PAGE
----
While any climbing rope from a major manufacturer will keep you safe, not all ropes are equally pleasant to use. Anyone who has ever dealt with a rope that is prone to twisting, getting stuck, or just doesn’t handle well can attest to that.
With that in mind, picking a climbing rope is a balancing act of trying to find a rope that handles well and is also durable enough to stand up to all the abuse you are going to throw at it.
To help give you more information about some of the climbing ropes out there, here’s a review of the new Black Diamond 9.2mm and 9.6mm Standard ropes by Dave Sheldon.
Black Diamond 9.2mm and 9.6mm Rope Review
By Dave Sheldon
When I first heard that Black Diamond had chosen the Spanish company Roca to be the manufacturing engine for their new line of ropes, I asked “Roca who?”. A little digging revealed an impressive history. Founded in 1891, Roca quickly became the main supplier for both the military and commercial markets. Their technical climbing rope division was created in 1963 and the factory is UIAA endorsed and ISO 9001 certified.
Over the last four months, I’ve been lucky enough to test out two of Black Diamond’s recent offerings, the 9.2mm and 9.6mm in standard (non-dry) treatment. Non-dry ropes have always been my choice for summer climbing although I know quite a few people who pay the extra bucks for dry treatment hoping it will increase durability.
Here’s what BD’s tech guru, Grant Burton, has to say on the subject:
“Dry ropes can marginally improve the durability of your rope…that being said, we don’t have enough clear evidence to justify purchasing the Dry rope for simply durability/longevity reasons unless you need four season capabilities. I believe proper care, such as adequate storage, extending draws or anchors where necessary, and using a rope bag will do more in terms of longevity than getting a dry treated rope.”
Point well taken.
Upon arrival, I unspooled both cords, ran them through my hands end to end to get any leftover twists out, bagged them up, and hit the road. Spring trad climbing in the nightmarish Eldorado Canon was followed by bolt clipping on Colorado’s Western slope and Front Range. The testing concluded with a visit to the amazing Ten Sleep Canyon.
Both ropes proved to be impressively durable thanks to Black Diamond’s Endurance sheath. Constructed with extra nylon and a 1×1 pattern, the result is a tight, smooth surface that runs easily through belay devices, over carabiners, and across the rock. At the end of testing, evidence of abrasion was almost non-existent on both ropes. The sheath’s firmness also made them less likely to tangle or get hung up on rocky protrusions when rapping off multi-pitch routes. Additionally, they easily held knots even when shiny-brand-new. Overall, I would say both ropes have a reassuringly dense feel that makes them easy to clip and handle.
The thinner and sportier of the two models, the Black Diamond 9.2mm was used mainly for general one pitch sport cragging, multi-pitch trad, and while on the red point. When falling on the 9.2mm, there was adequate stretch without the bungie cord like elongation I’ve experienced with other thin lines. Also, a number of people who historically do not like thin ropes commented on how comfortable the BD 9.2mm made them feel. This may be in part to the rope’s 59 grams per meter weight, which is on the heavy side for a cord of this diameter. (If weight is your primary concern, shop accordingly, but expect very different durability and handling characteristics).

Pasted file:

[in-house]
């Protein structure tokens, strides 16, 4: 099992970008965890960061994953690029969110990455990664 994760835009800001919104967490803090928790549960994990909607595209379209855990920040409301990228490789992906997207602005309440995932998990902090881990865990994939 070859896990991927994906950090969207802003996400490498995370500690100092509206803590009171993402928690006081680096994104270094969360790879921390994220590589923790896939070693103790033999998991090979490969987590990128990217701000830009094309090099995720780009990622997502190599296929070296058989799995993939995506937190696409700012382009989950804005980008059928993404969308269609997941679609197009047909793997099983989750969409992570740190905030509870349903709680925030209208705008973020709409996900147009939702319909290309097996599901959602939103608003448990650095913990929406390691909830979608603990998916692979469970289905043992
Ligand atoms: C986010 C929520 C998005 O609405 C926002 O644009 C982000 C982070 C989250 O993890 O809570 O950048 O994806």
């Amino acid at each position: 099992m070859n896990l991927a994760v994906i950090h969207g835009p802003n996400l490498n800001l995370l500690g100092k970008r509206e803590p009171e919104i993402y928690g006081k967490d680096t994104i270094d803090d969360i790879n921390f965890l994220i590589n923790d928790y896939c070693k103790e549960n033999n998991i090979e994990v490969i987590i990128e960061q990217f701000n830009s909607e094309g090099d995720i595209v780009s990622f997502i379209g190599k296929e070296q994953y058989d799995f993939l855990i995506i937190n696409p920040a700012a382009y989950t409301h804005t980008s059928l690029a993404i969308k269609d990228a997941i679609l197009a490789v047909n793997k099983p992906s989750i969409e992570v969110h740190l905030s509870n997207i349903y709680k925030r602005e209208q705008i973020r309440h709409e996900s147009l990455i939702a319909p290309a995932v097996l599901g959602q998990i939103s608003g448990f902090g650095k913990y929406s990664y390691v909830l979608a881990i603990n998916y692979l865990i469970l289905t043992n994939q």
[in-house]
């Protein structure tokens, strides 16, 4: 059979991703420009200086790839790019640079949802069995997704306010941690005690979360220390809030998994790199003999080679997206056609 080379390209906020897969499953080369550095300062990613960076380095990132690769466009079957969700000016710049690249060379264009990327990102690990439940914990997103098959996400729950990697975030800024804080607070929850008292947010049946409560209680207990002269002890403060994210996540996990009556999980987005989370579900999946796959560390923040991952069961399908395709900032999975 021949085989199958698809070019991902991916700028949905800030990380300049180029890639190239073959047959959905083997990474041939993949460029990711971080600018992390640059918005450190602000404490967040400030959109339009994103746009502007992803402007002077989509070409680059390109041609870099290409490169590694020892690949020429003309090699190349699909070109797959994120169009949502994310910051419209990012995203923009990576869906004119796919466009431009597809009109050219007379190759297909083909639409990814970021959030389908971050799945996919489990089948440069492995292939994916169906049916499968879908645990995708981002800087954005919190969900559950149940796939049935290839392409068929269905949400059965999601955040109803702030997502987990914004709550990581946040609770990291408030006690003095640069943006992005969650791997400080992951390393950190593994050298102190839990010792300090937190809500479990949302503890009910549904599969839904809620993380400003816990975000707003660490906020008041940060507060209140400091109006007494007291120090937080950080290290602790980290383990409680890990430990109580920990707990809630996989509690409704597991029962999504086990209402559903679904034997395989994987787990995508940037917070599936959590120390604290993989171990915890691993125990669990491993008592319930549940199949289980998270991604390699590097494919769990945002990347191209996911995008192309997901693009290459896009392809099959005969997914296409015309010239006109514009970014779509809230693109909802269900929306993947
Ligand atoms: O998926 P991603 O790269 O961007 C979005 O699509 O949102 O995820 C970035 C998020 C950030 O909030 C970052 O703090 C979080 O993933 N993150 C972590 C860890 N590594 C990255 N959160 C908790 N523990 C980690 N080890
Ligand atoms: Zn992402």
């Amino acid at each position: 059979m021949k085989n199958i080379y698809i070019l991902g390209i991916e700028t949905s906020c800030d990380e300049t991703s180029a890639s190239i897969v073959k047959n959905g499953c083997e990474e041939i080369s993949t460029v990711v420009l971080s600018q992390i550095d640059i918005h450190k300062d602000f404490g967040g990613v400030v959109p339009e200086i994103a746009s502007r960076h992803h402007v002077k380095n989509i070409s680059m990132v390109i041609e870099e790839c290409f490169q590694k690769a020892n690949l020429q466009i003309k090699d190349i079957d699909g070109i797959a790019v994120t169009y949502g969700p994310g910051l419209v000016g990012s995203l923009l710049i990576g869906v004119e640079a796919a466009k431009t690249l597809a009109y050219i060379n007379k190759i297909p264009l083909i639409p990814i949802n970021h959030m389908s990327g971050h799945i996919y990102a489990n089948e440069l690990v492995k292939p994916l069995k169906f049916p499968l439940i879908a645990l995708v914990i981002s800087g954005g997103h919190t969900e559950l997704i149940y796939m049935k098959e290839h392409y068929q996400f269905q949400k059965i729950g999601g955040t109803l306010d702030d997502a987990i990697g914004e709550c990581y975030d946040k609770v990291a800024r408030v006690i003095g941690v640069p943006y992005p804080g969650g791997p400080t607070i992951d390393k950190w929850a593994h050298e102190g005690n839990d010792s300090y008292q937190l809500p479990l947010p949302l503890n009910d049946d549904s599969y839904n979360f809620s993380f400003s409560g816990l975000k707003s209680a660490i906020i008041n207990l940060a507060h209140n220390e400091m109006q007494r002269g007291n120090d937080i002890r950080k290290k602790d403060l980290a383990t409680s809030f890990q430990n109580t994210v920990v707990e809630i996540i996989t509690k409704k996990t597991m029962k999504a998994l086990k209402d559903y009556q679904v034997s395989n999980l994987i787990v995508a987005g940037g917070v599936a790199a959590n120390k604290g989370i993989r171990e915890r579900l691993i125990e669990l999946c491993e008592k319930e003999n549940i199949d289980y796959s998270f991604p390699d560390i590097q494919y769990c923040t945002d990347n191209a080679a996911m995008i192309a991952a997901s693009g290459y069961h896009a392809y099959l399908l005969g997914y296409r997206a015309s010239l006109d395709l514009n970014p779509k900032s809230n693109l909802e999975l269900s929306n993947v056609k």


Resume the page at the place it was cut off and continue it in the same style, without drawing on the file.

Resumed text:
The rope’s only downside was minor, as I was surprised to see the inked middle marker fade only after a few outings. This was easily remedied with a black fuzzy pen.
Chose the BD 9.2mm if you’re looking for a slender cord with a burly underbelly. It easily stands up to general cragging, is sturdy enough to inspire confidence when climbing hard way out from the belay on mulit-pitch trad, and, if you’re on the lighter side, makes a fine projecting rope.
Black Diamond’s 9.6mm rope was designed to do everything well and stand up to a beating while doing it. With that in mind, this rope became the “go to” cord for day in, day out use. Think everything from working projects to red pointing, general cragging, and even taking beginning climbers out top-roping. Its sheath and shape held up impressively well to four months of use. The 9.6mm even showed almost zero sheath abrasion after it was dragged over a rough roof feature during novice penduluming top-rope maneuvers. Like its skinny sibling, the 9.6mm does weigh a bit more (62 grams per meter) than the average rope in its diameter category, but in my mind, the durability is well worth it. Finally, its middle marker remained quite visible for the duration of the test.
Chose the BD 9.6mm if durability is on the top of your list or you have a history of being hard on gear. It performs well in all arenas and lasts forever. It’s not so beefy that I ever felt weighed down when climbing at my limit and its toughness was confidence boosting when looking at long falls.
About The Author – Dave Sheldon
Dave has been climbing for sixteen years and has climbed sport routes up to 5.13b. He enjoys writing about what makes top climbers tick and how the 99% can more efficiently achieve their climbing goals in a creative, safe, and injury free manner.
When he’s not burning valuable resources commuting to Rifle Mountain Park, he works as an Advanced Rolfer and SourcePoint Therapist in Boulder, CO. Neely is one of his highly satisfied clients, actually! Visit his website for more information about his private practice. www.davesheldon.com